Consumer Electronics

How an iPhone Is Like a Tractor

If you’re more hooked into the tech world than the agriculture world, you may not have noticed over the past few years that some of the major farming equipment makers are reserving to themselves the right to do all repairs on the equipment they sell to farmers. Farmers, a notoriously independent and handy bunch, responded by going to their state legislatures and introducing so-called right-to-repair laws that would prohibit the equipment makers from forcing farmers to use only captive repair services.

Apple Inc. (NASDAQ: AAPL) and Samsung follow much the same playbook, requiring smartphone owners to use company-approved service providers that are required to purchase parts, diagnostic tools and software only from the smartphone makers. Meanwhile, there’s a growing chorus of users who want more choices and more competition in the way Apple and other companies across many industries offer repair services.

In 2017, eight states were considering right-to-repair legislation that specifically applied to makers of electronics products and would have required these companies to make parts, diagnostics and repair manuals available to all, not just to authorized repair centers. This year, 14 states are considering legislation to require makers of everything from tractors to smartphones to give owners a right to repair their own stuff.

According to the U.S. Public Interest Research Group (PIRG), Americans could save $330 per family annually if families and communities supported repairing things rather than replacing them. That’s an annual total of $40 billion. U.S. PIRG also notes that about a third of the 14 bills being considered this year target farming equipment.

In an interview, Kevin Kenney, an engineer at Grassroots Energy told how companies like farm equipment maker Deere use extended use license agreements that, Deere and other manufacturers argue, leaves ownership of the equipment with Deere and gives farmers a license to operate the equipment. The farmers must then comply with the manufacturer’s instructions on how to get repairs and updated software.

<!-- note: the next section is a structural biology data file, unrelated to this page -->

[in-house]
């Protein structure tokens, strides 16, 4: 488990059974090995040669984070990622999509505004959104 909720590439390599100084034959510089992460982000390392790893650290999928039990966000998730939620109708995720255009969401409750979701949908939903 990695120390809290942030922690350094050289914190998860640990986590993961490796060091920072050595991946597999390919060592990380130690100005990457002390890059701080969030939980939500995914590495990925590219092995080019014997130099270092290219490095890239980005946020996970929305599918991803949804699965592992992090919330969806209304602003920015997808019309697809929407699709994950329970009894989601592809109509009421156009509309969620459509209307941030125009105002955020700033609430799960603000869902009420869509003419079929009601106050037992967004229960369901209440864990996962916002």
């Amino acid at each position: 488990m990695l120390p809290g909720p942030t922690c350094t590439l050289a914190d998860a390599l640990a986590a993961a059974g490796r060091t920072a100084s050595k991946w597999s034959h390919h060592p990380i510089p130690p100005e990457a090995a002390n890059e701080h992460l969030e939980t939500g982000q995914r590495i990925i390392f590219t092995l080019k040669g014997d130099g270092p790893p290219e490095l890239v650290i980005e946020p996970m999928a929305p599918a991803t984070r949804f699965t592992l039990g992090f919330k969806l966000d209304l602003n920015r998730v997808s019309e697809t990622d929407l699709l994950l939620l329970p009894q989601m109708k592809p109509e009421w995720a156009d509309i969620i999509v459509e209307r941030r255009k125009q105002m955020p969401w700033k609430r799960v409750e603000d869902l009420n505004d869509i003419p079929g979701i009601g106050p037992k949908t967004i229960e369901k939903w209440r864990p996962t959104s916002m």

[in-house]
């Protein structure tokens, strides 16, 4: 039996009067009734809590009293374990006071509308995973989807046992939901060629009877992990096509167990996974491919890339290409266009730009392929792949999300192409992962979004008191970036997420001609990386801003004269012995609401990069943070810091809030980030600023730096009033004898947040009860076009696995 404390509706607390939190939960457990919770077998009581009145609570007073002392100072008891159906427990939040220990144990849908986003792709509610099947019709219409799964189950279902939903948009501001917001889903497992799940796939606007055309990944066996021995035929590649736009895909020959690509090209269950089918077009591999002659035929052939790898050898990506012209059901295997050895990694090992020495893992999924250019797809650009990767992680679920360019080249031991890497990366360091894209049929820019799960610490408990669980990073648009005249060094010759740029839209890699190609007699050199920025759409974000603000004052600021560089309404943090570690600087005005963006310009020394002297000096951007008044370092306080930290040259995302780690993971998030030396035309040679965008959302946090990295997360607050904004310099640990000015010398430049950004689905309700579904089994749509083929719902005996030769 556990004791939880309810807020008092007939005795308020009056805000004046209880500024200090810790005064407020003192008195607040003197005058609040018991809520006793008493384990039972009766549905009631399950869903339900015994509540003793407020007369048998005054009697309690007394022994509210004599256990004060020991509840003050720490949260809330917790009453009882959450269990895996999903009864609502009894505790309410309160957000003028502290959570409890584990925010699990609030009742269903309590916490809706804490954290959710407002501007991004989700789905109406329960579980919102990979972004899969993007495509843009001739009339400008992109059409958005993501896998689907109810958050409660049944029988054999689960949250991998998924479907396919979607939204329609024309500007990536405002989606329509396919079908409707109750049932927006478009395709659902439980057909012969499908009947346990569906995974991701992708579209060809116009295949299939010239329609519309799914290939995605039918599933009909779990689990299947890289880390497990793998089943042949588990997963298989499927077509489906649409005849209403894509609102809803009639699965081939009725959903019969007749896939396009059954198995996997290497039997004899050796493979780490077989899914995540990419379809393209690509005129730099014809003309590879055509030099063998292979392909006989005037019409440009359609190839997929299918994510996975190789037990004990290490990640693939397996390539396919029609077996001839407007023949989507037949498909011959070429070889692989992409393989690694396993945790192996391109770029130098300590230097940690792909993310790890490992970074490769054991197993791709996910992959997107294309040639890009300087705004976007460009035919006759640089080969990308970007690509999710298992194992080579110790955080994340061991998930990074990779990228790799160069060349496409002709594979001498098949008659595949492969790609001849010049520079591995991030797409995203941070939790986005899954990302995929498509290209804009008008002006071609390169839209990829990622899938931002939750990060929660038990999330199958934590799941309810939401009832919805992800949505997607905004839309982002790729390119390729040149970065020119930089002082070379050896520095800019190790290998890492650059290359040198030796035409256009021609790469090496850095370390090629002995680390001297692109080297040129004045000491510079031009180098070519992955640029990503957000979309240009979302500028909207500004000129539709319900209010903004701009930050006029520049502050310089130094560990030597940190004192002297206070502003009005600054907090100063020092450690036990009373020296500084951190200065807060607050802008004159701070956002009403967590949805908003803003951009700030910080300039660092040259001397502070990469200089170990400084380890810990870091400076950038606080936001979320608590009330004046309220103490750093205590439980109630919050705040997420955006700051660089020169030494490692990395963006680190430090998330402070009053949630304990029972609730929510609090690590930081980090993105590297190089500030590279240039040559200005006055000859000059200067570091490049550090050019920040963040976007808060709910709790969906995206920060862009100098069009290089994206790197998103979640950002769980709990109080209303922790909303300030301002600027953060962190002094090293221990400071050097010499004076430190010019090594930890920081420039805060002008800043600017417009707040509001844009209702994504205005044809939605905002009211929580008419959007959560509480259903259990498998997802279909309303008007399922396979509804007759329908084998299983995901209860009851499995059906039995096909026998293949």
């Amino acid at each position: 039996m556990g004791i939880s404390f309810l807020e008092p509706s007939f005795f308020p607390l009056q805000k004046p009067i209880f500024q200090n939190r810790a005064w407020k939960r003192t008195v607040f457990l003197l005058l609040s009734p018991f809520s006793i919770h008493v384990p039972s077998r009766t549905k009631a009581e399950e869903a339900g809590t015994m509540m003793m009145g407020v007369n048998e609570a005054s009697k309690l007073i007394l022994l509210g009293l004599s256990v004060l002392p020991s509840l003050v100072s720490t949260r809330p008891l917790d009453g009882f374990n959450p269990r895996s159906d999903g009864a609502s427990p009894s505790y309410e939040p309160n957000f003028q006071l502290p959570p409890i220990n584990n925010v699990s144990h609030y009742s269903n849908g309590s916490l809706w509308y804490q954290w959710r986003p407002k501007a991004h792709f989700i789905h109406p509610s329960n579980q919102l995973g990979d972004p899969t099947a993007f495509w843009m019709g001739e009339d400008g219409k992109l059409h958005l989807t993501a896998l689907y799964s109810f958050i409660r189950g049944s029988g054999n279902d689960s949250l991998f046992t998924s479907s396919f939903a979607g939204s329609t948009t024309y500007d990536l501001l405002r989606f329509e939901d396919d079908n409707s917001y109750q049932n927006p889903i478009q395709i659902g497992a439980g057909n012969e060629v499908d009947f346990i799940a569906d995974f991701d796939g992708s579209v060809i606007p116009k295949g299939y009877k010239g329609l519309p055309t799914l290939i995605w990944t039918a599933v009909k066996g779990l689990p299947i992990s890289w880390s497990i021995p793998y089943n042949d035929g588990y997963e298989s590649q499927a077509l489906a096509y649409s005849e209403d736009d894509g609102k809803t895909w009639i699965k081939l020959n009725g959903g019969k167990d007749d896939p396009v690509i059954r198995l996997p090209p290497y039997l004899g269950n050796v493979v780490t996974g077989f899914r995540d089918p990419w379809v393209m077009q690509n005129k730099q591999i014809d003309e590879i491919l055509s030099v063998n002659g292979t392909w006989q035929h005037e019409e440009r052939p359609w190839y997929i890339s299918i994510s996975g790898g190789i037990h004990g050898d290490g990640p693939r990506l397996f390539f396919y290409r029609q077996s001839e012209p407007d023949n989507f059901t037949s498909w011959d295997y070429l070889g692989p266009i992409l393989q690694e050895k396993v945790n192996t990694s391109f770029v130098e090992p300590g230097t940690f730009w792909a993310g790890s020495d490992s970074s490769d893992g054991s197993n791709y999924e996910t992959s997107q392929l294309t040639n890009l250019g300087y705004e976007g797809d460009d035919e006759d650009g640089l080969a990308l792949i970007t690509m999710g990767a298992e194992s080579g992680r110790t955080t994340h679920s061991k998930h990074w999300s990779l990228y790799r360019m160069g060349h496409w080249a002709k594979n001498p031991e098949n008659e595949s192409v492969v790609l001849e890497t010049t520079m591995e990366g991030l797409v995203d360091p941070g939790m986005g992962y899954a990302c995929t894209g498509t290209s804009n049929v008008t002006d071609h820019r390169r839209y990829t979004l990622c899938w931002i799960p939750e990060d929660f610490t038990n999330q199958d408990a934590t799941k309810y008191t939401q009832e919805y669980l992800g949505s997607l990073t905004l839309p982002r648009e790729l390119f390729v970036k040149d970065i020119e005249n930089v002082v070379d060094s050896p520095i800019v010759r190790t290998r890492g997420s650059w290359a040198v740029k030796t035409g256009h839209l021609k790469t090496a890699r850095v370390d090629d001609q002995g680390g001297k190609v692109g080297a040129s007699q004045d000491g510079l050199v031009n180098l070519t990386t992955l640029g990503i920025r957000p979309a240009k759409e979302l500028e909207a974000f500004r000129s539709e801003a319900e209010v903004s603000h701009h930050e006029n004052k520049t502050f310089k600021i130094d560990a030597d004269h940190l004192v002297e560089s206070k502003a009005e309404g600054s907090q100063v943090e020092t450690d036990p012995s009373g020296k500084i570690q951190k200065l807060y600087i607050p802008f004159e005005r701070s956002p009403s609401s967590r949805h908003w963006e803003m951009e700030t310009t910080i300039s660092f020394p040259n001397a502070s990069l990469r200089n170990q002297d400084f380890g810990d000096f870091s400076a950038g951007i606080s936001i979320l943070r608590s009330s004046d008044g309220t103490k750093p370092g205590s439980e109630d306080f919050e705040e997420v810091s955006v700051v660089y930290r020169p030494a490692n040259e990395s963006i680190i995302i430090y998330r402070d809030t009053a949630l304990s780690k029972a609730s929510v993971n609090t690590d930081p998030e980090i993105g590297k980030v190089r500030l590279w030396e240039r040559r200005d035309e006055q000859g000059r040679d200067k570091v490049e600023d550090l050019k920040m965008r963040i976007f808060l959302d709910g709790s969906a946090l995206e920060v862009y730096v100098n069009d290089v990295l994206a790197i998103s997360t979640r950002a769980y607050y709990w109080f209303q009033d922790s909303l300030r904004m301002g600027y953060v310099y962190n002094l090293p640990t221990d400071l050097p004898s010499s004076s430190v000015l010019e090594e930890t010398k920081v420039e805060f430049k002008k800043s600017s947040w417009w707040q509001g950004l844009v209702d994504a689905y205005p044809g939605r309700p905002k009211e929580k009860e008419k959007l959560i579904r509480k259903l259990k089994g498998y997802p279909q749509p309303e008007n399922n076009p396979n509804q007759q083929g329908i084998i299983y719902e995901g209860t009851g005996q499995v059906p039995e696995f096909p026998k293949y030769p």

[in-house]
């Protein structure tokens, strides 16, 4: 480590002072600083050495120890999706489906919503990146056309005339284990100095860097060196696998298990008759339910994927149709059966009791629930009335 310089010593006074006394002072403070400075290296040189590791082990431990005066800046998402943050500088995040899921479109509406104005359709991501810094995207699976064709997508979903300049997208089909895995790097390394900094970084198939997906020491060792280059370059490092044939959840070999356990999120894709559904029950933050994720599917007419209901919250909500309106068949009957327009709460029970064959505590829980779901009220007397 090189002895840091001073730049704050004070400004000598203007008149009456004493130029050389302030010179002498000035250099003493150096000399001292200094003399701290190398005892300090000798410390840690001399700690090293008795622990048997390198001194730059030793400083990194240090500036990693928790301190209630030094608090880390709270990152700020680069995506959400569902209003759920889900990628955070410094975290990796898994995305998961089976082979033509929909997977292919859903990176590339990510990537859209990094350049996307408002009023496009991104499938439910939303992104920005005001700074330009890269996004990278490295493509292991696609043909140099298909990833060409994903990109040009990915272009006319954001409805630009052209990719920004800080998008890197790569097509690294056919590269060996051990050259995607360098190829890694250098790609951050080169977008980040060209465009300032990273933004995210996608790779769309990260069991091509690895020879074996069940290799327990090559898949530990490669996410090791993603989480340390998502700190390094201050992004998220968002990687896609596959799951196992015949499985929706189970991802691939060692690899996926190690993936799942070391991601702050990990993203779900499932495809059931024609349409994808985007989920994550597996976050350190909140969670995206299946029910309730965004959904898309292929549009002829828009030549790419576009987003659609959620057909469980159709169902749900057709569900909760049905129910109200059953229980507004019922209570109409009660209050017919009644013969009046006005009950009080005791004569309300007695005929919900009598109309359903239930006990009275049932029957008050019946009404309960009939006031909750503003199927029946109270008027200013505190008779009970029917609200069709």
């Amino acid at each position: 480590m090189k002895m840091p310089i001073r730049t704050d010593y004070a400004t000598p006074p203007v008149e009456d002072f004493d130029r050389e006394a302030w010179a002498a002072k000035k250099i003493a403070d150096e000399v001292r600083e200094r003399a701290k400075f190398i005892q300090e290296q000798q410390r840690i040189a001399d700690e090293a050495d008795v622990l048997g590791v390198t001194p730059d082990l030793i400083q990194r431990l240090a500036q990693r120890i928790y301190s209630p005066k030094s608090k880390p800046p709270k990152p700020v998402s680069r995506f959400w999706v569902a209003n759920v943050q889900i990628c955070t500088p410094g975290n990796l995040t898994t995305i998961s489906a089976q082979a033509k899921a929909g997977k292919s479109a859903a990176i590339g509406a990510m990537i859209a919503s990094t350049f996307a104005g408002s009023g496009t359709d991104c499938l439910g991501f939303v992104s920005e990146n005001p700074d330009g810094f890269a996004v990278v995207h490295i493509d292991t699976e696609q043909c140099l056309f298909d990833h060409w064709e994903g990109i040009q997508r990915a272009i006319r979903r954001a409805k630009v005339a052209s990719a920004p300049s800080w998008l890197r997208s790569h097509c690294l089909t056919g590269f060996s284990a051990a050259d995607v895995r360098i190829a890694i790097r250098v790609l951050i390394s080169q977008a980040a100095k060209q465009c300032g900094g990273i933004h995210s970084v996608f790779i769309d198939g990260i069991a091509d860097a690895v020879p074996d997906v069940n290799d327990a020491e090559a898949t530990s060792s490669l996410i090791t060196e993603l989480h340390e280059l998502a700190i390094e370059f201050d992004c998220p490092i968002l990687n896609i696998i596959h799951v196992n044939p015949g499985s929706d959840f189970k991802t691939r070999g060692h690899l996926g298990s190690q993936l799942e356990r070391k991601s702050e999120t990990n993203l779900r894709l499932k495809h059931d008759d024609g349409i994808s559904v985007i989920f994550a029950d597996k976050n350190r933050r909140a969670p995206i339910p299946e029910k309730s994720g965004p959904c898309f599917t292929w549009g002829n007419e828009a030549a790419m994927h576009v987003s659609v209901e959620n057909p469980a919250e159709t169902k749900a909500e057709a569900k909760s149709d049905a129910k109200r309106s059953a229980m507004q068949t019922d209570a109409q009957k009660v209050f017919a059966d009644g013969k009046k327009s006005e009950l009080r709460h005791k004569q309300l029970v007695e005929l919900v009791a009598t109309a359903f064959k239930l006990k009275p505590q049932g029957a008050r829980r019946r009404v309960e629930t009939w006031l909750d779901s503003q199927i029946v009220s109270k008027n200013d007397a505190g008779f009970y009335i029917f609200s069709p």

A farm equipment manufacturer could turn a $600,000 piece of equipment into a pile of expensive junk if the maker decides no longer to support the software in the legacy equipment. By deciding not to allow non-authorized service providers, Apple forces iPhone owners to use its services, and it can charge whatever it wants. A report in The Conversation claims that Apple boosted its repair costs in Australia by 40% for the iPhone 12.

Deere has argued that self-repair of its equipment could be unsafe and violates intellectual property rights. Apple makes similar arguments against unauthorized repair of its iPhones, adding that low-quality parts could jeopardize not only safety but performance and that its devices could be more vulnerable to hackers.

Why this could be a big deal for Apple is that one analyst believes that by September 2024 the company could grow its services revenue to 30% of Apple’s total annual revenue and the profits could equal 45% of the company total. We note that Apple’s services business is more than just repair services, but also includes Appel Music and Apple TV+, among other things.

Apple needs to defend its growing services business or it will pay a heavy price. That means it will have to pay more attention to legislation that could sweep the company’s services businesses up along with the farm equipment makers. So far at least, its defense seems fairly mundane and as more pressure comes on tech firms for anticompetitive behavior, Apple is going to have to come up with stouter reasoning.